: Tomeka: I ended up staying in a hospital for 28 more days. So the infection was in my liver. So I had to have a surgery so they cut off part of my liver. It ended up being seven surgeries and I can't recall all of them right now. So yeah, it ended up being seven surgeries. I was in the hospital for a total of about 45 46 days. And, and when I came home I was connected to a drainage pump for my liver. I had a drainage pump for my lungs because they had started to build fluid and I had the wound vac. I literally had, I think fever from the time I went back to the hospital on June 8th until probably a week before I got out. Like every single night I would have a fever because of the infection. I was on so many antibiotics and you know, the nurse was like, I think you've had more visitors than anybody I've ever seen.

Speaker 3: Nicole: Well that's nice. As you were at least surrounded by love.

: Tomeka: And I'm sure that part was, you know, talking about how did you get through it is really what it was. And you know from the loss of Jace, I think me having to fight to get out of the hospital, kinda like pushed the grief aside for a moment to tell me you were focusing on your life like you were trying to live, trying to live. And they, I mean for a while they really didn't know what was happening. Like they didn't know and then like everything that they had done was just something they figure out because the one doctor, her name is Dr. McCave and I call her my angel because she's the only one that saw the blood in my abdomen. When she realized it was there, she called in four teams of surgeons. So those four teams figured out how to save me. So what they did for me, they had never done because anybody who has ever had help as severe as I did they're dead. I mean when you have like a surgeon telling you that you're a miracle, like that's deep, you know?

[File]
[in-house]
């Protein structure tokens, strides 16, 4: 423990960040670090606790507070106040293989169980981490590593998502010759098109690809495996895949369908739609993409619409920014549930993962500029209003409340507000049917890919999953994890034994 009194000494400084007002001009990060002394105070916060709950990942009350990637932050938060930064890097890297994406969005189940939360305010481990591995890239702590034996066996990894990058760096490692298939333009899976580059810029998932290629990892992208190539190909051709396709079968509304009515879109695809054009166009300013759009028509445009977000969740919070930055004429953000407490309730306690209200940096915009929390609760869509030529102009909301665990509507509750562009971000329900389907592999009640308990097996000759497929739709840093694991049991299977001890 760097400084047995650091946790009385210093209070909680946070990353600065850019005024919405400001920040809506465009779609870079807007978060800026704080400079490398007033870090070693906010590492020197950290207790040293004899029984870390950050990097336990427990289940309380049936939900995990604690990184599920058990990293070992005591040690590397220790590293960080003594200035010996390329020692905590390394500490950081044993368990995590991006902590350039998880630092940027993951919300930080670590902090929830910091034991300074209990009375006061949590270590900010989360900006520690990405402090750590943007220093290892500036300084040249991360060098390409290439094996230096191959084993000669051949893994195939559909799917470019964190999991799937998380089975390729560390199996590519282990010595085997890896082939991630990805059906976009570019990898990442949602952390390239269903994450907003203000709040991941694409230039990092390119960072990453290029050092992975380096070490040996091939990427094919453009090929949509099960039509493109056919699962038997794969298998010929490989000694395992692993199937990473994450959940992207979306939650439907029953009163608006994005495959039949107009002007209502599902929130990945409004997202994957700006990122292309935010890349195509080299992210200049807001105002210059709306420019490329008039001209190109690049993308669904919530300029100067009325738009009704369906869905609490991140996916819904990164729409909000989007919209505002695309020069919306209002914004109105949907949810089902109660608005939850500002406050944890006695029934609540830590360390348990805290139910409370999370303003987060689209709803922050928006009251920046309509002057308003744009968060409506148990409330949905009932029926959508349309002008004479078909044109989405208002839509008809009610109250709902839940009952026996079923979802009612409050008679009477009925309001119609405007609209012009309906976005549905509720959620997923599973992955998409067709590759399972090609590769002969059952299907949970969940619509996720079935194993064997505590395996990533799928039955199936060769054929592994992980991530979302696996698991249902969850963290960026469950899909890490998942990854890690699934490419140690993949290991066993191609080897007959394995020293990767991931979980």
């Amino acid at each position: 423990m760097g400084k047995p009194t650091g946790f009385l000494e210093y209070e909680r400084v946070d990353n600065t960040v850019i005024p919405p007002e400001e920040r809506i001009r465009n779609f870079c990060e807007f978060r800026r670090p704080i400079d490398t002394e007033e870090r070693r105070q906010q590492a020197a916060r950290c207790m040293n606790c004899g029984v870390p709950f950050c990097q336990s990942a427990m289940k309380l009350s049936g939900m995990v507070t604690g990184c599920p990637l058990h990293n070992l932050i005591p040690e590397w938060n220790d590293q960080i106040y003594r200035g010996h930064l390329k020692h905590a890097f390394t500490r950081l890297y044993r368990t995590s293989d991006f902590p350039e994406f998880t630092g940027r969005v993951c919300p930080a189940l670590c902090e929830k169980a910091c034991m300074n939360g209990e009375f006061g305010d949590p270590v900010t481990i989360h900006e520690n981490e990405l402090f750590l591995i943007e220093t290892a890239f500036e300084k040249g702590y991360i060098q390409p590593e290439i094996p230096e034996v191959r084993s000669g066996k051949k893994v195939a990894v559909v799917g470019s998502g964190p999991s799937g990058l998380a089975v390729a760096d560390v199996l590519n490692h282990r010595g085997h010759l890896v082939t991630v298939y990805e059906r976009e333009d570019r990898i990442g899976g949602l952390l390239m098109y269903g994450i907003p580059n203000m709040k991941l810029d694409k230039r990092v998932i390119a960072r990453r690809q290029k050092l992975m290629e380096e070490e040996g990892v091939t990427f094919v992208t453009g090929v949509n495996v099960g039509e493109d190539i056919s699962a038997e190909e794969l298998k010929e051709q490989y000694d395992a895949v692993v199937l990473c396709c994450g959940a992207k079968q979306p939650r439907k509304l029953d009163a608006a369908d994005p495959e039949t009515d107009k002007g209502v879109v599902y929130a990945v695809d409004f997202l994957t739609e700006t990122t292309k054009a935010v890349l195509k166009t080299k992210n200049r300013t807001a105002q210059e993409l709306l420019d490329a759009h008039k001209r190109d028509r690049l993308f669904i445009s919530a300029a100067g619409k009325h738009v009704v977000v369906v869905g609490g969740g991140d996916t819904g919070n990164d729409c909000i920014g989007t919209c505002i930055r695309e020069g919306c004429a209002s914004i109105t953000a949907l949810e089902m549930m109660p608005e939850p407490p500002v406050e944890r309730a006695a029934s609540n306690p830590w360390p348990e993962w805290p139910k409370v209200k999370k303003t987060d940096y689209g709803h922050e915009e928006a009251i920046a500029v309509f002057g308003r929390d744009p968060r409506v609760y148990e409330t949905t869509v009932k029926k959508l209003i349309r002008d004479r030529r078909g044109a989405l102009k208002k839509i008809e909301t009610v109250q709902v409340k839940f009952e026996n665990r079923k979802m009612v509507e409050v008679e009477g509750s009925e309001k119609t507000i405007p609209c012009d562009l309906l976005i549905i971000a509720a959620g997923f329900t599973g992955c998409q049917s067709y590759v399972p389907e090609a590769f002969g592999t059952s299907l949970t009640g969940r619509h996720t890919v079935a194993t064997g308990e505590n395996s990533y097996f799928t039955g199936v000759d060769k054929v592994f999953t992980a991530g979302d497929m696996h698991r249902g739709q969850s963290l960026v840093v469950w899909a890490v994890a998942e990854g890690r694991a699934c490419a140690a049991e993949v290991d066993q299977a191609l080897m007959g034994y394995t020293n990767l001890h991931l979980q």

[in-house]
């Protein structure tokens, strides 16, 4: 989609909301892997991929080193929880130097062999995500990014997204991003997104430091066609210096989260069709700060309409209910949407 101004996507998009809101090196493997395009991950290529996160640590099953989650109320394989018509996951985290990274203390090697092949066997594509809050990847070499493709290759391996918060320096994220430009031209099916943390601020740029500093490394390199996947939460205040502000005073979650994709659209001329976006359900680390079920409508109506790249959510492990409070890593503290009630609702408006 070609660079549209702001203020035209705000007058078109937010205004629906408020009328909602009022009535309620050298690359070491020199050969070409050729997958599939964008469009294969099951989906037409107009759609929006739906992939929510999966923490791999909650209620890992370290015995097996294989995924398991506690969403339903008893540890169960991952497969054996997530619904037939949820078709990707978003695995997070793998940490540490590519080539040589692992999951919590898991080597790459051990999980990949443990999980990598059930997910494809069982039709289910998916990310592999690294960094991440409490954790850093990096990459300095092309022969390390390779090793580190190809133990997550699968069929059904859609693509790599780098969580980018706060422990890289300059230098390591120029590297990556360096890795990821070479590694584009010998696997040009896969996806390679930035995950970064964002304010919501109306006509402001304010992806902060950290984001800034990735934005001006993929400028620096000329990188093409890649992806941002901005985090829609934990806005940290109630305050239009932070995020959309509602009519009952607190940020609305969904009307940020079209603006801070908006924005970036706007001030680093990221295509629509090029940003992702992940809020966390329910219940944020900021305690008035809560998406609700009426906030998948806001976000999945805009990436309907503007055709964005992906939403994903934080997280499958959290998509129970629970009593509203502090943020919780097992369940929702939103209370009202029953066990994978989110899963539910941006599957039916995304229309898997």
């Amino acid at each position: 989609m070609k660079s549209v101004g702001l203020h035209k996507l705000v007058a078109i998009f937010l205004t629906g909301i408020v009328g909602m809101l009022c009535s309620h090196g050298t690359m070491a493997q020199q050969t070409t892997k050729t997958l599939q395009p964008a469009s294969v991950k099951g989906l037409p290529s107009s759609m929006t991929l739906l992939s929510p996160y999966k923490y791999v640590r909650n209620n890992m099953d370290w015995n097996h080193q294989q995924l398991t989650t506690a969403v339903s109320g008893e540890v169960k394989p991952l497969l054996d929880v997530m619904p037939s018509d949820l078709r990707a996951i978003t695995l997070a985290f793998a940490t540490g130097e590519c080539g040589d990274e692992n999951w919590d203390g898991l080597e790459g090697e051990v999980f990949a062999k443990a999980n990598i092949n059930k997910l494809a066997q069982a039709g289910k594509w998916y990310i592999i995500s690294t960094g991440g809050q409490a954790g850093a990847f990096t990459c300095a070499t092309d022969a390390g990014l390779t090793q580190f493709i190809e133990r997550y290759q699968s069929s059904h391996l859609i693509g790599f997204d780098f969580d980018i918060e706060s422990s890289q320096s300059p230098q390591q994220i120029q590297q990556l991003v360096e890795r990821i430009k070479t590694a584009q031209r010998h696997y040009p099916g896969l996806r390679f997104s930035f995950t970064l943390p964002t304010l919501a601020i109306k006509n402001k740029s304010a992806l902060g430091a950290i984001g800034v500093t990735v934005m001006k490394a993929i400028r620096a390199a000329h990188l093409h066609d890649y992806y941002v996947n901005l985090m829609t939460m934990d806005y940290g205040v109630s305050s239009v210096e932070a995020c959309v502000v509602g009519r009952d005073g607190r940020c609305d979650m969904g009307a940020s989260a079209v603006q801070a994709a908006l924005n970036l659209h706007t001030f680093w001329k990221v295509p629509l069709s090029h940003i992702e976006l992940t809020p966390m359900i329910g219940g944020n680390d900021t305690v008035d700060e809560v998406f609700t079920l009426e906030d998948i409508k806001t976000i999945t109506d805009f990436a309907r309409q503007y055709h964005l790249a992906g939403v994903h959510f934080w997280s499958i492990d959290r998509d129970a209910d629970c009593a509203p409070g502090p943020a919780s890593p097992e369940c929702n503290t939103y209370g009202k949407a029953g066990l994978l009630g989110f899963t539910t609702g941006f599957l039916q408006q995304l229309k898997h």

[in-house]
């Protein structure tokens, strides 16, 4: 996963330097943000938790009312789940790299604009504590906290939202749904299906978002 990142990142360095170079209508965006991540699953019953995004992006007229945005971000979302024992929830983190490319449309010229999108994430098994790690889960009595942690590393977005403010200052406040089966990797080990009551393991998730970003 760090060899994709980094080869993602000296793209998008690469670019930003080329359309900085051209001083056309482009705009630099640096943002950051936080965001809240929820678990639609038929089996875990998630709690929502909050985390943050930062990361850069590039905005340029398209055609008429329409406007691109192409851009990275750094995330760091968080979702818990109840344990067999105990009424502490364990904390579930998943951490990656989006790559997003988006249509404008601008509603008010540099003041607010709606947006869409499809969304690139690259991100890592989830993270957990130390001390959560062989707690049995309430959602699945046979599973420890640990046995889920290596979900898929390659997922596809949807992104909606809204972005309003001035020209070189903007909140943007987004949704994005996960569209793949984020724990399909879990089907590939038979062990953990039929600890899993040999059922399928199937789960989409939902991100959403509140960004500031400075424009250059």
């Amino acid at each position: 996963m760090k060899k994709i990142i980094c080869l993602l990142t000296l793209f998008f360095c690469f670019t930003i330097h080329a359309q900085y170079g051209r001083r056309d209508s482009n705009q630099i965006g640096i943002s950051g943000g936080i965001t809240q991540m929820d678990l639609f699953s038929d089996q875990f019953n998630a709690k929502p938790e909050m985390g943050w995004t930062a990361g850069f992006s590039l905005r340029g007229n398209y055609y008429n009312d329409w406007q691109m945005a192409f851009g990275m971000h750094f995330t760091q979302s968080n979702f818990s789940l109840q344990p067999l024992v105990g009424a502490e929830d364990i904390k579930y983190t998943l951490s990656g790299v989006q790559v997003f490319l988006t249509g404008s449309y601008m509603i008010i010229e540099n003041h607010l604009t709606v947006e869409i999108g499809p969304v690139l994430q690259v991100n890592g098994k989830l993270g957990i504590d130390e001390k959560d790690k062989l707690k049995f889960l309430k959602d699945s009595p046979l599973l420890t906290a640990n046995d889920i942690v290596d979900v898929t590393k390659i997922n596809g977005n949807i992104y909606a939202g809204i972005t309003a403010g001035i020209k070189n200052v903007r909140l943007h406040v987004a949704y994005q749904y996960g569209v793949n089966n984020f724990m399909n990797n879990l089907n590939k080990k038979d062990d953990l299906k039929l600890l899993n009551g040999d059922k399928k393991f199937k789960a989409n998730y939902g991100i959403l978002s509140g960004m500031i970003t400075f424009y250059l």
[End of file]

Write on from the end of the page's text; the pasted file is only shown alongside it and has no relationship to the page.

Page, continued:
: Nicole: Absolutely. Absolutely. That's deep. So how long did it take you to get disconnected from the wound vac and the tube from your liver?